Assessing a study support package

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When considering the study packages on offer from a potential employer, there are a raft of issues to think about, depending on your personal circumstances. It could be that a potential new employer is willing to invest more than you think in your tuition and exams, knowing that if they invest in you, you will be more likely to stay for a longer period.

Many job offers state they pay ‘…salary plus study support’. However, there is often no formal confirmation regarding the precise level of study support. As such, trainees need to be able to present their own cases well with figures and market rates. When you receive a job offer, consider putting together a proposal you believe is acceptable.


Detail the costs, benefits and drawbacks of each option and try to anticipate any questions an employer may have.

Do expect to compromise, so know the minimum requirements you will accept. For example, a four-day revision course may not seem excessive, but your company may want to knock you back to two days, meaning you have to use two holiday days.

Some employers will only reimburse the cost of courses and exam fees once trainees have passed the exams, but not in the event you fail any and have to retake.

Others will be give paid time off to revise, while some will only give paid time off for the exams.


Some allow two days study leave per exam, plus exam day, while others stretch to seven days plus exam days for first sittings. Others may even be prepared to cover exam-related travel expenses.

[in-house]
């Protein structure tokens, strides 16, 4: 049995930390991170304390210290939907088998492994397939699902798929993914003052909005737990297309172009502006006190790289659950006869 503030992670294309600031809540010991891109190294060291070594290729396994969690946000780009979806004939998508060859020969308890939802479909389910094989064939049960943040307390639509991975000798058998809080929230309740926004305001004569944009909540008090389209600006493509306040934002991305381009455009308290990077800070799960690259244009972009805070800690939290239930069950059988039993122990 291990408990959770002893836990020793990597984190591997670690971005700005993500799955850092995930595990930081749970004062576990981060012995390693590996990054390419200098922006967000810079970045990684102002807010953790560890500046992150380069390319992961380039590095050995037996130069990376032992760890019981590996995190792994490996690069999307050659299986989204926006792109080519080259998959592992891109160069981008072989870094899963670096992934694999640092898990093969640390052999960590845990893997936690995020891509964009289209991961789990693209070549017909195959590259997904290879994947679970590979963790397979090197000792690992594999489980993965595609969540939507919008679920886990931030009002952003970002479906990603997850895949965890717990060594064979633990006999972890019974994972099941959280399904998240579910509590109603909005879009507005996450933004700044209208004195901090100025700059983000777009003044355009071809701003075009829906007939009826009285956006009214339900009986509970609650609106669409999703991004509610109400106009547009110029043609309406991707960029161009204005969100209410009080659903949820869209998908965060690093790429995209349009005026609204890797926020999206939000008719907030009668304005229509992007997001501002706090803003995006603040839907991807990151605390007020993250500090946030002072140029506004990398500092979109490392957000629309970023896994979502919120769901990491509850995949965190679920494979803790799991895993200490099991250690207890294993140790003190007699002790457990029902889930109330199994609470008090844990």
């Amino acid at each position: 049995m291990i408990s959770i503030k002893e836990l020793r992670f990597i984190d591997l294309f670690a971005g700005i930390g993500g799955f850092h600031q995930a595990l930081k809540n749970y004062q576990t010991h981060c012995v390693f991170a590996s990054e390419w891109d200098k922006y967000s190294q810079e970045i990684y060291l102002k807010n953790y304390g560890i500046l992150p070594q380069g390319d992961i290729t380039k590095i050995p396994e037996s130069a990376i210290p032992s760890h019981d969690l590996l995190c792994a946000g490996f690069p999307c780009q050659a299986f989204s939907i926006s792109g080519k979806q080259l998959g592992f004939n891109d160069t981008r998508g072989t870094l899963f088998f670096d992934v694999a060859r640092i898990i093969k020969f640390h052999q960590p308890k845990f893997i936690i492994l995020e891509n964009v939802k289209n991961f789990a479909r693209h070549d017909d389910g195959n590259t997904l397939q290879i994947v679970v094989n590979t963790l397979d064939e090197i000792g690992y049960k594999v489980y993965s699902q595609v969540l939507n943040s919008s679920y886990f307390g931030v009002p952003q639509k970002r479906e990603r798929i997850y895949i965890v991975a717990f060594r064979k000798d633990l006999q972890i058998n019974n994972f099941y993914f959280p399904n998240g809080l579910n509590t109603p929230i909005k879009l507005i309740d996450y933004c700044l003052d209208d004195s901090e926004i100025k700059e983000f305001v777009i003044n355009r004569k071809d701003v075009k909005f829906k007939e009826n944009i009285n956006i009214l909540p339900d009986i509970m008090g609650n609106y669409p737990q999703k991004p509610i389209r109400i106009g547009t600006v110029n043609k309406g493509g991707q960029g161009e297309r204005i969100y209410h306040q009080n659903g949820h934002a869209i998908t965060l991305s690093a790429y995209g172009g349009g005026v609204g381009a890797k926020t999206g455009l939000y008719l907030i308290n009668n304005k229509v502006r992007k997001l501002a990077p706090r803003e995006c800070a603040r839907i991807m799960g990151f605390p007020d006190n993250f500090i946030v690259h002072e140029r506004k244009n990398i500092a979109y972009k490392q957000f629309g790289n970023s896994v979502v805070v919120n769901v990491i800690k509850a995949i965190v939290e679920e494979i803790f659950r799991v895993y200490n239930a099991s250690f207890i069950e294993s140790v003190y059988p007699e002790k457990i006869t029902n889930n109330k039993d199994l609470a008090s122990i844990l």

If you favour home study, discover in advance whether your potential employer will pay for your study books, revision course and determine in advance what level of study and exam leave they are prepared to pay, as well as exam fees.

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Depending on your short to mid-term plans, it is also advisable to understand whether you will be tied in to pay 50% or part of the study costs back if you leave the company within a fixed time period, such as before completing your exams or within one year after completion.

This can run into the thousands of pounds if you don’t stay inside the tie-ins – some employers will even insist on repaying all costs if you leave early.


Some employers have clawback clauses, while others adopt an approach of ‘I don’t want to make you stay if you don’t want to’.

Others insist you pay back a percentage of study costs, typically in the region of 25% via salary sacrifice over two to three years. Also, be aware that some employers will offer a pay rise after exam passes, while others will negotiate the next 12 months of study in advance.

‘Full study support’ tends to include all tuition and revision courses covered, plus materials, travel and holiday allowances not affected by study or exam days.

However, a good study package comes down to you and the employer.

Study packages: how our employers support us...

Abhishek Jothirajan, Chelsea FC trainee management accountant: ‘The club has always been very supportive in how I am getting on. I appreciate they have committed themselves to ensure I have the resources I need to excel in my exams. This includes textbooks, online classes with BPP and leave to take exams.’

Alex Caparelli, Tottenham Hotspur FC finance manager: ‘The club put together a study support package and they really wanted me to qualify too. I am not a one-off either – we have a trainee accountant studying ACCA now, while another will start after completing another qualification.’

Author: Alex Miller, writer

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This article was first published in Student Accountant in May 2024Get the SA app now

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